8/3/2014 8:41 P.M. ET
Further evaluation needed for Cutch's left side injury
By Tom Singer / MLB.com
PHOENIX -- Andrew McCutchen could hardly move. He needed help from someone else to just zip up the travel bag at his feet as he finished dressing for the Pirates' homeward trip.
As he stood from the chair in front of his locker, McCutchen hoped that the fastball off his spine in the eighth inning Saturday had nothing to do with triggering the left side discomfort that forced his exit in the eighth inning Sunday.
"I hope not, but it did hit me right in the spine," McCutchen said of the Randall Delgado fastball ostensibly delivered as payback for Ernesto Frieri having fractured Arizona first baseman Paul Goldschmidt's left hand the night before. "So it was tight, stiff a little bit. And I had to get a little bit of [pregame] treatment.
"But I went through my warmups fine, no issues, hitting and all that. It wasn't a major issue besides being bruised. But the side has never been a problem ever in my life, so I've never had to deal with this, so who knows."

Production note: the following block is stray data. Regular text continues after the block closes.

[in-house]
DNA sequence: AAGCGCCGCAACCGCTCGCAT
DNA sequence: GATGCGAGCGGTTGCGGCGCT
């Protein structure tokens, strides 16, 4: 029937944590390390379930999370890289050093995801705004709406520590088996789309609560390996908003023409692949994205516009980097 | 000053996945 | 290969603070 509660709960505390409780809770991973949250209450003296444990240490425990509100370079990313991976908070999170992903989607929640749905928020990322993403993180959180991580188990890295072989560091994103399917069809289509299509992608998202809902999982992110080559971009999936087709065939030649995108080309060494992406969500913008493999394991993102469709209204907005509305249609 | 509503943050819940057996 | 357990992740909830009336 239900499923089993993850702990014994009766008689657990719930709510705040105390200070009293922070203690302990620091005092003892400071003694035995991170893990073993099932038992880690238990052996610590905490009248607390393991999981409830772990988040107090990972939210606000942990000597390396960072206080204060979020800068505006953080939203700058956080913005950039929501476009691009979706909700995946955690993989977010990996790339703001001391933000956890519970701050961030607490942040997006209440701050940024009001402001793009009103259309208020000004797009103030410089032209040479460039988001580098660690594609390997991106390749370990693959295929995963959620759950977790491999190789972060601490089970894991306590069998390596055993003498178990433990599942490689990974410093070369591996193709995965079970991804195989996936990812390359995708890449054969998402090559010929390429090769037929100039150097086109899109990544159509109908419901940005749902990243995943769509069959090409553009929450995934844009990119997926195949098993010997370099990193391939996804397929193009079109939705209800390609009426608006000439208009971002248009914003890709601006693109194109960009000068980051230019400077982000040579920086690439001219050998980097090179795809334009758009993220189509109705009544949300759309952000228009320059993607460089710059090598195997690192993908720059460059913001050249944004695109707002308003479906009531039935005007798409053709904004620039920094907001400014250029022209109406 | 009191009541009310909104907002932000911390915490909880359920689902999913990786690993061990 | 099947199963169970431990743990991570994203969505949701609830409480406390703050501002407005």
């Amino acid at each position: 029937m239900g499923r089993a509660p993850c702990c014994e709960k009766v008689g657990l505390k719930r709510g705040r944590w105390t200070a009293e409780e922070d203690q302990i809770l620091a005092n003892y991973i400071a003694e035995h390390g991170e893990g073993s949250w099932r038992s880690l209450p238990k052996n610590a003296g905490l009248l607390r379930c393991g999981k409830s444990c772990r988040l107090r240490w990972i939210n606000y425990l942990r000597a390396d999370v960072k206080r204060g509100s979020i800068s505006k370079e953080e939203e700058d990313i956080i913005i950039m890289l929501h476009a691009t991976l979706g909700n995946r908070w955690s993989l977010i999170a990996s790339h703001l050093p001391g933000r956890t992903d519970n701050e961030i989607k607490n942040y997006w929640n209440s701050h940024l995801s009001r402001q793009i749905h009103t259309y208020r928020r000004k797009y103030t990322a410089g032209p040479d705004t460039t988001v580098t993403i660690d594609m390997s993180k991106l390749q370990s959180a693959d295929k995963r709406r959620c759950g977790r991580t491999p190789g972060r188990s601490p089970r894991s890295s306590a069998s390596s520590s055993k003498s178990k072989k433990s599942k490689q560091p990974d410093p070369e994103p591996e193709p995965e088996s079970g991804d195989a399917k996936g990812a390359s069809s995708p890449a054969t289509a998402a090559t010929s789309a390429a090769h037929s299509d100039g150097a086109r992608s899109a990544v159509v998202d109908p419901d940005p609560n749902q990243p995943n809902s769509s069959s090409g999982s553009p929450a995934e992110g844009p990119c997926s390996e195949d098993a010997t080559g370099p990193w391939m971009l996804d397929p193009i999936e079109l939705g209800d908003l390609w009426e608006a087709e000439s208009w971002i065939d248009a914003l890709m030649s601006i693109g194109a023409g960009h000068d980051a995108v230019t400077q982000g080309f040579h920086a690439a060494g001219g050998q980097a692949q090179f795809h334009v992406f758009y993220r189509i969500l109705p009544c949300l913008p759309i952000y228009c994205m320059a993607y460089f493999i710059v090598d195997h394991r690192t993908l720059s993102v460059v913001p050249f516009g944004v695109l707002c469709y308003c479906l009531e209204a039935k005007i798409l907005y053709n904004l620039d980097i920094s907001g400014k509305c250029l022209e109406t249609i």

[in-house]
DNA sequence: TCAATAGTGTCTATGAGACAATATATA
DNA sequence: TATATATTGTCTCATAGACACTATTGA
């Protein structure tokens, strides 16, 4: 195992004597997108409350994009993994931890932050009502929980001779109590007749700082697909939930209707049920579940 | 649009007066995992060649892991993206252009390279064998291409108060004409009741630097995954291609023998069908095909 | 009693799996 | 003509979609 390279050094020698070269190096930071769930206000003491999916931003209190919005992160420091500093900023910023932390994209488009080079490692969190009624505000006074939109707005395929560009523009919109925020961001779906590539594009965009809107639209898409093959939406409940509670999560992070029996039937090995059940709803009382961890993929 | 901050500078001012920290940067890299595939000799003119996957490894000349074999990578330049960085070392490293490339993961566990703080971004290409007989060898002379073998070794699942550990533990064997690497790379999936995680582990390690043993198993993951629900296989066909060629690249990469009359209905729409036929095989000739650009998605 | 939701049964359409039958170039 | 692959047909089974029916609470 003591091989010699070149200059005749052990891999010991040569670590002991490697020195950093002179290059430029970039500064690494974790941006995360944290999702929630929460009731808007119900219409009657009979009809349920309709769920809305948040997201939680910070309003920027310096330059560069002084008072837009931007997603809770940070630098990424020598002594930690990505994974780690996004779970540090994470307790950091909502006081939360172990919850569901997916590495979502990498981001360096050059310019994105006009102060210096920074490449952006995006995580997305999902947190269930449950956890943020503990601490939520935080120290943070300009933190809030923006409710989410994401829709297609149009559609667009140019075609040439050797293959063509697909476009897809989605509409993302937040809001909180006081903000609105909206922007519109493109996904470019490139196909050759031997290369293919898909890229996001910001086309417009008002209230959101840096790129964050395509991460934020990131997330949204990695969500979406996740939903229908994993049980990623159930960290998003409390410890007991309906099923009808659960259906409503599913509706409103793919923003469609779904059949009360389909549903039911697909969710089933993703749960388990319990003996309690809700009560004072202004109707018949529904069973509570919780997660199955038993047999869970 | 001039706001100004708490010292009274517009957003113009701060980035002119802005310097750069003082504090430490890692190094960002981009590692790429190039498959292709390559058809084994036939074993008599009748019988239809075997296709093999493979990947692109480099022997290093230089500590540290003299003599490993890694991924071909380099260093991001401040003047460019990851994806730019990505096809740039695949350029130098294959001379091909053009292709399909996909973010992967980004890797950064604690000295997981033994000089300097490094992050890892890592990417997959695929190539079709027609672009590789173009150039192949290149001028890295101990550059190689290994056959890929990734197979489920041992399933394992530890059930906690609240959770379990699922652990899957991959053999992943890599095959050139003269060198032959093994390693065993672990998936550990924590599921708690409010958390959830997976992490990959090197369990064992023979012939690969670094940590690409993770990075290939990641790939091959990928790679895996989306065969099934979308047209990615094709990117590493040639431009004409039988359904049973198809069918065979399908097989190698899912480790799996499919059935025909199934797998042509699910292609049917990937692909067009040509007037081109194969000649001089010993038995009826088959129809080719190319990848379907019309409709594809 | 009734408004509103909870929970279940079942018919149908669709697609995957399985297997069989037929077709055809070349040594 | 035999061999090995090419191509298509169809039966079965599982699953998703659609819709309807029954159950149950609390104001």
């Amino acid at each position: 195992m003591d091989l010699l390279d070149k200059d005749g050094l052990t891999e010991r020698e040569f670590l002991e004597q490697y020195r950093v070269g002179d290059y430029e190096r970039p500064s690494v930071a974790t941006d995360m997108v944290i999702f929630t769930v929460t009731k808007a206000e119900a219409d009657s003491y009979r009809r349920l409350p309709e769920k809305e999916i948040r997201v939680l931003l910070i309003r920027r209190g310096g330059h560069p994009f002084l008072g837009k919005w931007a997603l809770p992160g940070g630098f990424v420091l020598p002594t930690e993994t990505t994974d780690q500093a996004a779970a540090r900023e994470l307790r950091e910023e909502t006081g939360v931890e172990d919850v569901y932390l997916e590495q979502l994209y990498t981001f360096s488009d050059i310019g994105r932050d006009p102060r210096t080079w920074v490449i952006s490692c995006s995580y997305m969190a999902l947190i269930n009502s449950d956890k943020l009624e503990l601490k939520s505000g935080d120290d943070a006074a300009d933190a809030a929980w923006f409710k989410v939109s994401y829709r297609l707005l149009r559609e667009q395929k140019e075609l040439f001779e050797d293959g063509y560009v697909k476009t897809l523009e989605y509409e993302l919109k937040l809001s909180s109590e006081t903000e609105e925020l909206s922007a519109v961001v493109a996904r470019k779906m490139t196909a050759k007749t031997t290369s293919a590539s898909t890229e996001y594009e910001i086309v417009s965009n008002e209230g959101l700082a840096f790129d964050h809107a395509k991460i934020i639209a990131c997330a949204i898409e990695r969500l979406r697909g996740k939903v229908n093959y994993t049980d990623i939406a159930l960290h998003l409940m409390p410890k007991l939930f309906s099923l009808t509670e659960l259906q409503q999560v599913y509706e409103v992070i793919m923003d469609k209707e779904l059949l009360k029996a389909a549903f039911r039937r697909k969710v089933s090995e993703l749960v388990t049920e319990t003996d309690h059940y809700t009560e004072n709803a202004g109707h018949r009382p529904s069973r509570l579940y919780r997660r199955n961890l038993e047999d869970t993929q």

It became an issue as McCutchen drove a game-tying sacrifice fly to left field. He grabbed his left side a few strides down the first-base line and, after watching Josh Harrison cross the plate, walked slowly toward the Bucs' first-base dugout, never taking his left palm off his side. He had to be helped making is slow way down the steps into the dugout, and needed further help as he walked into the tunnel leading to the clubhouse.
"The last swing … I really don't know," McCutchen said, trying to pinpoint the source of the discomfort. "I thought it was cramping. I've never had problems in that area."
X-rays "were fine," said McCutchen, who should have a clearer idea of his prognosis as he undergoes further evaluation on Monday, an off-day for the club.
"We won't know till tomorrow," he said. "See how I feel, and go from there."
Tom Singer is a reporter for MLB.com and writes an MLBlog Change for a Nickel. He can also be found on Twitter @Tom_Singer. This story was not subject to the approval of Major League Baseball or its clubs.